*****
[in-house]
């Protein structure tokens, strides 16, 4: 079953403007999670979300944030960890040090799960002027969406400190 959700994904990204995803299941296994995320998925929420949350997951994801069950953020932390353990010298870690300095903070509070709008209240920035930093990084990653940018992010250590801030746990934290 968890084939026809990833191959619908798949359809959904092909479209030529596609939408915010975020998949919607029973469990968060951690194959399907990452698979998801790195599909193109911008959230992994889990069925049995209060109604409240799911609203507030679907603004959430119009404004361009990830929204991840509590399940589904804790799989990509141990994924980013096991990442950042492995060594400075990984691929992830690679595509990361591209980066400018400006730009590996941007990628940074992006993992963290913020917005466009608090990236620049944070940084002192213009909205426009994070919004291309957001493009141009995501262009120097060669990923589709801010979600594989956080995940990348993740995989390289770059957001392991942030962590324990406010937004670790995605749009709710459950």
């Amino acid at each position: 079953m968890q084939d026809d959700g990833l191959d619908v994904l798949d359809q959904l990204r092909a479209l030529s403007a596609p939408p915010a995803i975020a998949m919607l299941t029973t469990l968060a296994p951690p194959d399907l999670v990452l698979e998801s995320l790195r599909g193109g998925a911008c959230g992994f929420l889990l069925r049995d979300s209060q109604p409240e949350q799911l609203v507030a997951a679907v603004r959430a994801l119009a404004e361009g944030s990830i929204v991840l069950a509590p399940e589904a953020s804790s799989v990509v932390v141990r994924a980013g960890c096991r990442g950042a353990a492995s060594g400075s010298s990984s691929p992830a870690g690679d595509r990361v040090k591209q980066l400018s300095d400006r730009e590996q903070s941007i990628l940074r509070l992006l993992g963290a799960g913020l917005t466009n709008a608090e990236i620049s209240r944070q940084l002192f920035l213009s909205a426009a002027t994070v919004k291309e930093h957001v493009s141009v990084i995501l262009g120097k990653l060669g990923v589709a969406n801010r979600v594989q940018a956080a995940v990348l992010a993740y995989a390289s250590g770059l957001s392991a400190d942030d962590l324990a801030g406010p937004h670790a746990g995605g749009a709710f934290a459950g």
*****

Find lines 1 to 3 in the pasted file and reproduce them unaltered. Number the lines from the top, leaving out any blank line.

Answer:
[in-house]
């Protein structure tokens, strides 16, 4: 079953403007999670979300944030960890040090799960002027969406400190 959700994904990204995803299941296994995320998925929420949350997951994801069950953020932390353990010298870690300095903070509070709008209240920035930093990084990653940018992010250590801030746990934290 968890084939026809990833191959619908798949359809959904092909479209030529596609939408915010975020998949919607029973469990968060951690194959399907990452698979998801790195599909193109911008959230992994889990069925049995209060109604409240799911609203507030679907603004959430119009404004361009990830929204991840509590399940589904804790799989990509141990994924980013096991990442950042492995060594400075990984691929992830690679595509990361591209980066400018400006730009590996941007990628940074992006993992963290913020917005466009608090990236620049944070940084002192213009909205426009994070919004291309957001493009141009995501262009120097060669990923589709801010979600594989956080995940990348993740995989390289770059957001392991942030962590324990406010937004670790995605749009709710459950």
């Amino acid at each position: 079953m968890q084939d026809d959700g990833l191959d619908v994904l798949d359809q959904l990204r092909a479209l030529s403007a596609p939408p915010a995803i975020a998949m919607l299941t029973t469990l968060a296994p951690p194959d399907l999670v990452l698979e998801s995320l790195r599909g193109g998925a911008c959230g992994f929420l889990l069925r049995d979300s209060q109604p409240e949350q799911l609203v507030a997951a679907v603004r959430a994801l119009a404004e361009g944030s990830i929204v991840l069950a509590p399940e589904a953020s804790s799989v990509v932390v141990r994924a980013g960890c096991r990442g950042a353990a492995s060594g400075s010298s990984s691929p992830a870690g690679d595509r990361v040090k591209q980066l400018s300095d400006r730009e590996q903070s941007i990628l940074r509070l992006l993992g963290a799960g913020l917005t466009n709008a608090e990236i620049s209240r944070q940084l002192f920035l213009s909205a426009a002027t994070v919004k291309e930093h957001v493009s141009v990084i995501l262009g120097k990653l060669g990923v589709a969406n801010r979600v594989q940018a956080a995940v990348l992010a993740y995989a390289s250590g770059l957001s392991a400190d942030d962590l324990a801030g406010p937004h670790a746990g995605g749009a709710f934290a459950g």